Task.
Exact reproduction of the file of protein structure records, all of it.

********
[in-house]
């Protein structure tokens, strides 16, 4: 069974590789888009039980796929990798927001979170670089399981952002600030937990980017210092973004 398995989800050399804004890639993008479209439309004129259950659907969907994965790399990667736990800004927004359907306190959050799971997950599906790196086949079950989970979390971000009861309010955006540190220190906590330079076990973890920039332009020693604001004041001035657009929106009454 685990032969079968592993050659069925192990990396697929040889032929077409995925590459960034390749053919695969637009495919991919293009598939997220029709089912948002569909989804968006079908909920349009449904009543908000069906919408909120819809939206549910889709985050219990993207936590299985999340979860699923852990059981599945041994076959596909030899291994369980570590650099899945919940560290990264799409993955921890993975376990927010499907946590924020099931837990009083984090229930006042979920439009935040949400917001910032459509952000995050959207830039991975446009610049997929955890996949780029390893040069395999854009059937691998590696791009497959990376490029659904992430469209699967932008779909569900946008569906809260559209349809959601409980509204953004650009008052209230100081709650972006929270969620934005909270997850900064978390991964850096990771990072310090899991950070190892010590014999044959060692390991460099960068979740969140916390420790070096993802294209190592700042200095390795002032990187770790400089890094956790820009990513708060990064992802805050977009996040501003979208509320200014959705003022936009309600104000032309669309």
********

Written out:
[in-house]
């Protein structure tokens, strides 16, 4: 069974590789888009039980796929990798927001979170670089399981952002600030937990980017210092973004 398995989800050399804004890639993008479209439309004129259950659907969907994965790399990667736990800004927004359907306190959050799971997950599906790196086949079950989970979390971000009861309010955006540190220190906590330079076990973890920039332009020693604001004041001035657009929106009454 685990032969079968592993050659069925192990990396697929040889032929077409995925590459960034390749053919695969637009495919991919293009598939997220029709089912948002569909989804968006079908909920349009449904009543908000069906919408909120819809939206549910889709985050219990993207936590299985999340979860699923852990059981599945041994076959596909030899291994369980570590650099899945919940560290990264799409993955921890993975376990927010499907946590924020099931837990009083984090229930006042979920439009935040949400917001910032459509952000995050959207830039991975446009610049997929955890996949780029390893040069395999854009059937691998590696791009497959990376490029659904992430469209699967932008779909569900946008569906809260559209349809959601409980509204953004650009008052209230100081709650972006929270969620934005909270997850900064978390991964850096990771990072310090899991950070190892010590014999044959060692390991460099960068979740969140916390420790070096993802294209190592700042200095390795002032990187770790400089890094956790820009990513708060990064992802805050977009996040501003979208509320200014959705003022936009309600104000032309669309």